Author Talena Winters

When Gratitude Becomes Toxic

"The only thing you sometimes have control over is your perspective. You don't have control over your situation. But you have a choice about how you view it."
- Chris Pine

Perspective helps, but only if it helps us empathize, not feel guilty.
I'm a big proponent of gratefulness.

I began teaching my kids how to sign "thank you" before they could speak it, expect them to express (and feel) gratitude for every act of kindness, and have had many conversations about the potential impact of a "gratitude attitude" on their happiness and the success of their relationships.

Yet, despite all that is good about it, there is a way that even gratitude can be made toxic.

When I was a child, my mother would try to instill a sense of gratitude in my entitled self by telling me about the starving children in Biafra that would be grateful to eat every last scrap of food on my plate, at which I was currently turning up my nose. Why not send it to 'em? I'd wonder. Then I'd begrudgingly eat my brussels sprouts.

Now as a mom myself, I've never invoked the defunct country of Biafra, but I have used this very same technique, telling my kids about both how much more materially blessed they are than I was as a child, and about the children we know personally in countries we have visited (or in our own town) who have less.

Our family is probably the only one that's done this...

The First-World Problem with Gratitude

After I lost my son three years ago, a new dynamic began entering my conversations with others. We'd be talking about our lives, as people do, and they would express some dissatisfaction about a thing that was causing them pain, then look at me with a shame-faced expression and say, "But I have no right to complain, because it's nothing compared to what you've gone through."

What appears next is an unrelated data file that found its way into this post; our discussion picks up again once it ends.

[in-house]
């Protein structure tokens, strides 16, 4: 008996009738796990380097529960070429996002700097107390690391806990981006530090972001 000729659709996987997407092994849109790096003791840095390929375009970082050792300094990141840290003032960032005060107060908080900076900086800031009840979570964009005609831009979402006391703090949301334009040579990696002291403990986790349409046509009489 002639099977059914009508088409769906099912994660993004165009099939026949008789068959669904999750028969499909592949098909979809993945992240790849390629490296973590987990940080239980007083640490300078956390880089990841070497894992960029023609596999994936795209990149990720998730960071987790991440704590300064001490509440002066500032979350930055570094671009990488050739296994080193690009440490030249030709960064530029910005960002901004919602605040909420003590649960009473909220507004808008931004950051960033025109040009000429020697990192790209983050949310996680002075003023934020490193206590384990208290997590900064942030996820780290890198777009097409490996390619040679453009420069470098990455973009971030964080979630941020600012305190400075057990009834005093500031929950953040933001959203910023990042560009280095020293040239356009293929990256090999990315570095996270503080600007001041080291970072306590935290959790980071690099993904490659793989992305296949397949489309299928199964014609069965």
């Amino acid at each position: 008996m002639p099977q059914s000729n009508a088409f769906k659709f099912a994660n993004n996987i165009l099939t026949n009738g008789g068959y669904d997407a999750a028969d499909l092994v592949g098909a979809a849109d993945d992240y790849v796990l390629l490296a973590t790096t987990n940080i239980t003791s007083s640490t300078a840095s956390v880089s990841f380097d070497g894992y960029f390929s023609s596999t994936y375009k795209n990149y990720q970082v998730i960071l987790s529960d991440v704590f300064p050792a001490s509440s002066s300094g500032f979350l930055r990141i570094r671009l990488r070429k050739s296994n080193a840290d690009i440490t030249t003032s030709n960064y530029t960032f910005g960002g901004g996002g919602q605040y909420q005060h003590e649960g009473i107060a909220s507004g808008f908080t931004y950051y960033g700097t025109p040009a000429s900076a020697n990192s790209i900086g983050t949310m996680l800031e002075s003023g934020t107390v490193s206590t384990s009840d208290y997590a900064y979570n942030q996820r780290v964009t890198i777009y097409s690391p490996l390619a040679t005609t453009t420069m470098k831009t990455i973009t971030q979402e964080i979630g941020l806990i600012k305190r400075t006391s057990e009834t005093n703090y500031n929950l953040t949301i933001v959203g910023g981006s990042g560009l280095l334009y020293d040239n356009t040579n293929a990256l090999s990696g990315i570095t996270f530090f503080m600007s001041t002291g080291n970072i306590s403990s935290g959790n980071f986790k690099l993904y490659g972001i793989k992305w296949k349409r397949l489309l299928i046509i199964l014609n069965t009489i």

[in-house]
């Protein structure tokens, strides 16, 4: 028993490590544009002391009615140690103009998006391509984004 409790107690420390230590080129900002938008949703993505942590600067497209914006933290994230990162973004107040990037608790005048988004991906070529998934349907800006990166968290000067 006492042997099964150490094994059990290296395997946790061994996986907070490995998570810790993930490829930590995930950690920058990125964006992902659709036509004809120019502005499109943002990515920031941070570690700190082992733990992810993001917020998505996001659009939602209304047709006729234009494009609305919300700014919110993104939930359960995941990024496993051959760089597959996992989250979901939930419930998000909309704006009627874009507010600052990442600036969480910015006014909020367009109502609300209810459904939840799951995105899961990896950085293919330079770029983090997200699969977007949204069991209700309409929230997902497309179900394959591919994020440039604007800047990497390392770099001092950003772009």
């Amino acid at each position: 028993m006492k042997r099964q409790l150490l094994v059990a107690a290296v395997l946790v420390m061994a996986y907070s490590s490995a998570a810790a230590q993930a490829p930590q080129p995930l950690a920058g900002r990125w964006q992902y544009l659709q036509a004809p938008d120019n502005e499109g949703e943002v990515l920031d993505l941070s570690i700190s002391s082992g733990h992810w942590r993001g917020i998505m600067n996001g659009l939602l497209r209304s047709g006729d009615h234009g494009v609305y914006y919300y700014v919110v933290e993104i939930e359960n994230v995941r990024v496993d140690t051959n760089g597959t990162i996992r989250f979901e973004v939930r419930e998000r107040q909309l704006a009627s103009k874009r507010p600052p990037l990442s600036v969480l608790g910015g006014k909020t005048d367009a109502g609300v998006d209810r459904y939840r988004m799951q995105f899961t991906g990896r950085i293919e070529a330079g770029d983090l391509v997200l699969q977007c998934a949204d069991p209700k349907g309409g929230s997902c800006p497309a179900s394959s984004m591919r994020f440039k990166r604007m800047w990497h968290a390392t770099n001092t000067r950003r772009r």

I got many variations of this, but what it amounted to was the same shame-based gratitude that stems from the Biafran children habit—"Since my problems are smaller than yours on the scale in my head, I have no right to discuss them. I should be grateful for what I have."

Okay, granted, after losing a child, it does become hard to sympathize with someone complaining about a broken nail, the Starbucks that was closed when they got there, or other "First-World problems." (And sometimes it doesn't even take a major loss to lose the tolerance for such pettiness.)
Ferris Bueller - First World Problems
Shallow problems like that? Absolutely, do the world a favour and take a moment to give your head a shake.

You're not talking about needs, you're talking about wants. Selfish ones. And for that, YES, pull out the "there was an earthquake in Indonesia, and here you are, complaining about ... ?" (Or Biafran children, though child soldiers in Rwanda might be more appropriate these days.)

But we each do have intrinsic needs, and we each have a deep desire to have our needs met—and we feel their absence when they are not. The basic needs of food, clothing, and shelter. More complex needs like love, belonging, respect, and self-actualization. (Take a gander at Maslow's Hierarchy, if you haven't seen it lately.)

Don't let the pyramid confuse you. That scale of needs is only a matter of what order needs can be met in, not whose needs are more important. Those are all needs of value, and when one of them is compromised, it is just as important as anyone's else's compromised needs.

Some of those needs are more urgent than others. But that doesn't diminish the importance of any of them for us to be healthy, functioning members of society.

Remembering those less fortunate than us is a great way to remind ourselves to stop whining about First World Problems—but when we're comparing needs, not wants, it's a self-destructive habit that minimizes our own value as a person.